The whole group wasn’t there last night, but those of us who were talked about it and they seem open to incorporating more learning by ear… especially when it came up that if we CAN’T accustom ourselves to learning by ear, we won’t ever be able to sit in at other sessions. Also, for the first time we spent most of our time on just two new-to-us tunes (Jig of Slurs and Lark in the Morning) and it had a great effect on the mood, everyone seemed happy and relaxed with how we spent our time.

I came armed with recordings but they didn’t seem thrilled about learning from those, whereas they were happy to follow the fiddler or (for the first time) me… so until we can get someone else to join in “teaching mode,” I guess it’s up to us to start the ball rolling by leading a tune or two from memory.

So how does reaching out to other nearby folks (in the islands and Pacific NW, etc.) work? Do you just say “Hey, if you ever come up this way, would you care to share a tune or two?” … that is unless/until we can get ourselves organized enough to pay someone’s way up here to teach.

P.S. I had no idea Alasdair Fraser lived in the USA, much less on the West Coast! I heard him and Natalie Haas play up here last year… they were really something else.


Glad to hear the positive news about your group having consensus in your hopes, and the raised spirits in this regards. Good on you for being brave and passionate. Keep up the good work…

Grants! ~ You’re perfectly set up to qualify for grants, and while things might be slimmer than they were, they are still out there, and often they go unclaimed, or with little competition. A good source for guidance there would be any further or higher education establishment there, also worth contacting, and often a good venue for any related future workshops or festivities. Also, the Juneau folk are familiar with tapping into this revenue resource, and, as I remember, even have a lawyer in their midst, at least one. I’ll see if I can chase up a specific contact there for you. It’s a good community.

First contact first, say hello, then make sure you keep communications open and active, which would be even better if you or members of your community were able to attend their activities, and meet face-to-face. Just write and say hello, say what you want to accomplish, and that you’d love to try and coordinate visits between when there’s talent coming in, for whatever reason, or ~ their own local talent.

You do need to be careful though, some folks will jump at an opportunity to promote themselves if there’s anything like grant money going, and while their passion may be impressive, and their belief in themselves, too often the ability doesn’t meet the belief in self, either as a musician, or a teacher, or both. The better ones usually have a history and you can confirm with others about their capabilities. A good judge of character, with a lot of experience at festivals and workshops all over North America and beyond, is the character already mentioned ~ Mr. Fraser, who has a long history of teaching and promoting Scottish traditional music. While I’ve yet to enjoy a workshop with him, others I respect speak favourably of his ability to raise standards in the playing of others.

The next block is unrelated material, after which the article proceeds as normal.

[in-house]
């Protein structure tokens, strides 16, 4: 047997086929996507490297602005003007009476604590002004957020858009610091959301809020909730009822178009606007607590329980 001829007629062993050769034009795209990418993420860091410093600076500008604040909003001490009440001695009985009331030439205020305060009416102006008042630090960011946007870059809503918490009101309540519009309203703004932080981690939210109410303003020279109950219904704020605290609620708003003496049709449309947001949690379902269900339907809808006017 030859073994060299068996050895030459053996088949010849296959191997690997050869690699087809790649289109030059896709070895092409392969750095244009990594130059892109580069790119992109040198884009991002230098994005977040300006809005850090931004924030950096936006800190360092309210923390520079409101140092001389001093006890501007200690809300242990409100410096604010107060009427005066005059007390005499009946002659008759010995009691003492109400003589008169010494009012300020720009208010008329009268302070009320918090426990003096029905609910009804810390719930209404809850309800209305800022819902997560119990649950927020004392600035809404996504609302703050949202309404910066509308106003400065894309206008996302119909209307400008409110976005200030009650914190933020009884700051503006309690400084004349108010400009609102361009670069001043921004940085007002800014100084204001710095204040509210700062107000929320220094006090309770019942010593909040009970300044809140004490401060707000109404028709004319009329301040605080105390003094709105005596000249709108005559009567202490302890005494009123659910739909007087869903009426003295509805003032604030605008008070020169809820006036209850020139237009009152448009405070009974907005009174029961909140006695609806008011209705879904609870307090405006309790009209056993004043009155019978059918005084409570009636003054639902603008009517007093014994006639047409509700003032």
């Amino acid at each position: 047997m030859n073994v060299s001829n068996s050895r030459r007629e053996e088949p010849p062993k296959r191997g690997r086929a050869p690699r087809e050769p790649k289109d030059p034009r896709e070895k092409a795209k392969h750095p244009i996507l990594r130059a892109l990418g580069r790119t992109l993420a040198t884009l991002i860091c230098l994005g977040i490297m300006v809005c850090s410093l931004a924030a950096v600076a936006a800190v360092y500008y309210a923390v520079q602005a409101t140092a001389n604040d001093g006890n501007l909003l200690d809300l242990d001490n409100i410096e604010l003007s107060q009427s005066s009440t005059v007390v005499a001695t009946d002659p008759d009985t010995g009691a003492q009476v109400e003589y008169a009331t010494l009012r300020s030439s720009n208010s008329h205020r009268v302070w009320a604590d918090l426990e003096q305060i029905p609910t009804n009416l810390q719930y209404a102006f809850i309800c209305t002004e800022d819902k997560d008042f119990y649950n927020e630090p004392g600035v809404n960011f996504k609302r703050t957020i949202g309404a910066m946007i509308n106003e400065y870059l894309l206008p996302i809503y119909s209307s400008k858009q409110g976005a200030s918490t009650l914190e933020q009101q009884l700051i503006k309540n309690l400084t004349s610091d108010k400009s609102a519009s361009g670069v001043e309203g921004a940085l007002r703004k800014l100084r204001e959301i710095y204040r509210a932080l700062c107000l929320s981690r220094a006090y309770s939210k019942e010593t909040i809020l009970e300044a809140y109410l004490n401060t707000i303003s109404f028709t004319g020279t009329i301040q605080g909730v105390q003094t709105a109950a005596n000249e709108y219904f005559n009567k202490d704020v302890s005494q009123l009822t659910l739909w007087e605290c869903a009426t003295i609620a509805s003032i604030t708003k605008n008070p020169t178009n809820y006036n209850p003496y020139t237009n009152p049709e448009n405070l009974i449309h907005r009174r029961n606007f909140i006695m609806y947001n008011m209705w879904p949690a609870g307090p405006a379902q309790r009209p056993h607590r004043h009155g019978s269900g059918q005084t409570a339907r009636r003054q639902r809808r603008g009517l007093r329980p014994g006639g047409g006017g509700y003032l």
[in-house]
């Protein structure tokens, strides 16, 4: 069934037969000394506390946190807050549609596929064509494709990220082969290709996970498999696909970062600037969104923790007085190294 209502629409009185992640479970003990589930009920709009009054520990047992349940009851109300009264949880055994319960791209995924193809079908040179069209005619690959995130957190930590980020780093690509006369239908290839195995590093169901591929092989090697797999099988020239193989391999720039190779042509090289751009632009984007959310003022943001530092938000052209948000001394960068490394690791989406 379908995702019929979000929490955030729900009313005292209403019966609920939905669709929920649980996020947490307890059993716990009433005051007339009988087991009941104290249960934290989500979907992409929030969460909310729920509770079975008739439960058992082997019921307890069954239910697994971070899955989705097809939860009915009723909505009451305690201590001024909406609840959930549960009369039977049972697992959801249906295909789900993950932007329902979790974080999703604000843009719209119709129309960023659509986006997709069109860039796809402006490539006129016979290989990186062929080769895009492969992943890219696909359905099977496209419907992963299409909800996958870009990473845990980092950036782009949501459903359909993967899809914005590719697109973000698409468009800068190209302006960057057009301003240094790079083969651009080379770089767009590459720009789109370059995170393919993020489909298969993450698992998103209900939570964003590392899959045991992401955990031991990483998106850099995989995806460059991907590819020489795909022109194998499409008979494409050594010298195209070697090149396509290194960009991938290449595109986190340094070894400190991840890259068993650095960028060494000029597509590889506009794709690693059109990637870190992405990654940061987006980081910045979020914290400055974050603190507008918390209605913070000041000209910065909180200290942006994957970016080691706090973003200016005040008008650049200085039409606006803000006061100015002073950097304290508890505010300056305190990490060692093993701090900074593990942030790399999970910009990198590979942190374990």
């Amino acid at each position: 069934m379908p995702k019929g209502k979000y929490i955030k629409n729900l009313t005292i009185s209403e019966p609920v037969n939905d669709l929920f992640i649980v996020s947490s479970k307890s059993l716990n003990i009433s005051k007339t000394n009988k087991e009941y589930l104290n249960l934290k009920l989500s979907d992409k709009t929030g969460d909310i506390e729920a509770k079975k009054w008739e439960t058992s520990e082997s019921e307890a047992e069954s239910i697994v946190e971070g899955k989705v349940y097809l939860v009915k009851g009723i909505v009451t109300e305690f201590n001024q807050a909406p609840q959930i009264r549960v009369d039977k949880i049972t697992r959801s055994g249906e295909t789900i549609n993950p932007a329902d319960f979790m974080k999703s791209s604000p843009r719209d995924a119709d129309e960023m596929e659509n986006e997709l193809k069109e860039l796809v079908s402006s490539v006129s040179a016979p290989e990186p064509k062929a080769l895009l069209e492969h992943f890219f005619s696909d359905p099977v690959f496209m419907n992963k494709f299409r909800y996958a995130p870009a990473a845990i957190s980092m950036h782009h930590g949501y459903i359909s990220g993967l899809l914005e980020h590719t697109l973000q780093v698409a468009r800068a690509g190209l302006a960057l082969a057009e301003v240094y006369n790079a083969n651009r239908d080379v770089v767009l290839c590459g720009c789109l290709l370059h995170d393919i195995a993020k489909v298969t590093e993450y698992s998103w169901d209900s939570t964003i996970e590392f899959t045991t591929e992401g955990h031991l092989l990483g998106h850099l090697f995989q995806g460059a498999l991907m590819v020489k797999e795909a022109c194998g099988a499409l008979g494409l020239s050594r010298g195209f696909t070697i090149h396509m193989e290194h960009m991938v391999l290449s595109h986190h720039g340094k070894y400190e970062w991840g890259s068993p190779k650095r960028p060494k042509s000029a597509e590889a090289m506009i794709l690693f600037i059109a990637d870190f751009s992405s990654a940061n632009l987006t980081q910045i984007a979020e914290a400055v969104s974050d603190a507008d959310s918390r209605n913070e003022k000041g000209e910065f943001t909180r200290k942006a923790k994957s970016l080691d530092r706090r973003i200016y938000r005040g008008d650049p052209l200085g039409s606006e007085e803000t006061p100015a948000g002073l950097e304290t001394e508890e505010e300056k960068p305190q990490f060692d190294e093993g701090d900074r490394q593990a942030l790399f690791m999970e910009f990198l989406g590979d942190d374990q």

So, write, say hello, and why not share this thread with the rest in your group, and with anyone else you make contact with, if it will help in understanding your hopes, goals.

Back to using recordings to learn from, don’t forget the ability to slow them down and to break them up into parts, and phrases, to help facilitate picking them up by ear. You could just set one meeting a month to do it that way and see how it goes. It’s also a good idea to keep mostly to just two part tunes, rather than the heavier multi-part tunes, and those two-parters are what is the more common structure called on for dancing, as too the usual maths for those ~ 8 + 8 + 8 + 8 = 16 + 16 = 32 bars. The more common way to teach by ear is to break things down into at least 4 bar phrases, but that can also be down in 2 bar phrases too, or a bar at a time, and then you build up to a longer phrase, and then a part. In some places they even limit their teaching, with beginners, to one part at a time, whether that is from one week to the next, or one day to the next, or one workshop to the next. With advanced beginners then a tune a meeting can work, but you also risk running out of time to stay connected to the tunes you already have. Ideally with each meeting you learn a part or a tune and before the night is out you revisit it and play it again.

Had a good night of dance and music last night, despite still fighting this cold which remains in the chest, and coming back here I remember I forgot to chase up that discussion with my friend Nick, another view on learning by ear, something they’ve been trying with their group. I’ll chase that up now.

The collection you’ve mentioned, “The Seabeck Collection for Smallpipes and Fiddle”, that’s one I’m unfamiliar with. I’ll have to check it out.

Celtic Arts Org & “The Seabeck Collection”

Alas, it seems, are no more, their website, and a link to a PDF of this collection, appear to be defunct, sadly. I was hoping to check out the version in this collection.

I’ve written Nick, and hopefully, if he isn’t way far away gallivanting around some mountain range or canal system, one of us will return and add that way of ear training he’s seen work well with some of those in his slow session group.

Re: Structure of a beginner session… with ALL beginners